• A delta value lower than one results in almost perfect colors. The target is 0.
  • Everything between 0 and 1 is barely visible to the human eye.

    The out-of-box result is not convincing and the color deviations are too significant. The gamma varies from 2.1 in the bright shades to 2.75 in the dark shades.

    I now switched to the THX mode and took a new measurement.

    Panasonic GT25/GT20 review

    The THX mode gave us a very good result with accurate colors and gamma very close to 2.2. The color temperature is a bit too low giving us a slightly too reddish picture but this is not uncommon with Panasonic’s plasma-TVs.

    The color deviations are also low and notice that the brightness level is now also higher than on most plasma-TVs today. This is due to the new plasma-panel and the new phosphors that has been used in the GT20/GT25.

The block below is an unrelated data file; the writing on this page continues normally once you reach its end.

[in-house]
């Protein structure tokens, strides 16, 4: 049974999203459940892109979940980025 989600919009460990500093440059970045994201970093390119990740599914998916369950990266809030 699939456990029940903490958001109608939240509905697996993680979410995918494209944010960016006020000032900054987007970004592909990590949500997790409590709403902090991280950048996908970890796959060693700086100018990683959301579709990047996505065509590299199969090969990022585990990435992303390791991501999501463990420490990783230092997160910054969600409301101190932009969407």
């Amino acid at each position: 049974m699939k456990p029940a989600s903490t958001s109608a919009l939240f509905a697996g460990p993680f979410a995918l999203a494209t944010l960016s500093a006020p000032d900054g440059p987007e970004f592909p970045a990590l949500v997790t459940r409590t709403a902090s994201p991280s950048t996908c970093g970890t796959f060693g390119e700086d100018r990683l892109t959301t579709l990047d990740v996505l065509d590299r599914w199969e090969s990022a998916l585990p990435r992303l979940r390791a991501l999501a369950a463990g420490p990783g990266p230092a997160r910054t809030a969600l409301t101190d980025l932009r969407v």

Even though the THX mode gave us a very good results we went on to tweak the TV with the ISFccc settings to see if we could improve the picture quality further.

    Panasonic GT25/GT20 review

    What I wanted was to correct the color temperature and get slightly better color accuracy. I managed to this this with the RGB settings in the advanced menu. As you can see in the graph above I got very good results from GT25 after my calibration.

    Gamma is almost spot-on at 2.2 and the color deviations are not perfect but very good. The Color temperature is now also very close to our 6500 Kelvin target.

    Below are my calibrated settings.

    After calibration
    Profile: Professional1
    Contrast 36
    Brightness: 0
    Colour: 30
    Sharpness: 0